Commercially available GaAs-on-Si wafers were used as the initial substrates in this experiment, which were purchased from Spire Corp., Bedford, MA, USA. The GaAs layers were grown directly on 3-in. Si wafers (with N+ doping concentrations of 5 × 1016 cm−2 and 350 μm in thickness). GaAs epilayers with a thickness of 2 μm were grown on (100)-oriented Si with 4° misorientation toward the (111) Si substrate. The initial density of the lattice defect of the purchased GaAs/Si wafers was about 108 cm−2.

The GaAs-based optimization superlattice layers and RTD heterostructures were fabricated by molecular beam epitaxy using Veeco Mod-GEN II, Plainview, NY, USA. InGaAs/GaAs strain superlattice was used as the buffer layer to optimize the defects and residual stress of the substrate, and then the RTD heterostructures were grown on top as the strain sensing element.

The surface topography and cross-section of the epilayers were characterized by transmission electron microscopy (FEI Tecnai G2 F20, Hillsboro, OR, USA) and scanning electron microscopy (KYKY-1000B, Beijing, China). The stress–strain coupling effect was characterized by residual stress using the Renishaw inVia Raman microscope system (Gloucestershire, UK; the laser line is 514.5 nm, and the excitation beam power is 5 mW). The luminescence characteristics of the quantum well were observed using Fourier transform infrared spectrometer (Nicolet FTIR760, Appleton, WI, USA) with a power of 1 W and a wavelength of 632.8 nm.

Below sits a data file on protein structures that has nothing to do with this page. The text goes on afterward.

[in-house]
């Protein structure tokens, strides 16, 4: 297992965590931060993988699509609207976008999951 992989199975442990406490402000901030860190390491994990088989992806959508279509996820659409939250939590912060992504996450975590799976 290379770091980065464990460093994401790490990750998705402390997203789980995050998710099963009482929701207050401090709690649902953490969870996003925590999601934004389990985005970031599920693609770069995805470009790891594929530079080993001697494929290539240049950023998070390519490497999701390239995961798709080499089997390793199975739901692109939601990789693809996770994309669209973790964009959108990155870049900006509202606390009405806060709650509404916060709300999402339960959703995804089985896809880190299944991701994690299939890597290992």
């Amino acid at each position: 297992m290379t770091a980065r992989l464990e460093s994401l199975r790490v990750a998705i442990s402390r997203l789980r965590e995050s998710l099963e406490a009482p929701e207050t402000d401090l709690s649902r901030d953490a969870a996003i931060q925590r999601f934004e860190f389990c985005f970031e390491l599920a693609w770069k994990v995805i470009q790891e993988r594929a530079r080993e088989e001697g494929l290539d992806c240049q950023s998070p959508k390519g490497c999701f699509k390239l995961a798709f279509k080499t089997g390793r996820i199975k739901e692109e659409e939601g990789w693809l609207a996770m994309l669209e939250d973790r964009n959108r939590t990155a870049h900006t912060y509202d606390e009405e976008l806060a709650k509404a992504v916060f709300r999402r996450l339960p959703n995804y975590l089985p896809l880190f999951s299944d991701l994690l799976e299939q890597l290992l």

The samples were cut into pieces of 0.5 cm × 2 cm for the stress–strain coupling effect test. The schematic of the setup used to strain the samples is provided in Figure 1. The sample was fixed on a homemade test setup from one end. The other end of the substrate was free to move. The micrometer was used to stress the sample from the free end. By tuning the micrometer, different stresses were applied. Another copper strain gauge element was pasted on the other side of the substrate, which was used to calibrate the applied stress quantitatively. The electrical responses were characterized by Agilent 4156C (Santa Clara, CA, USA).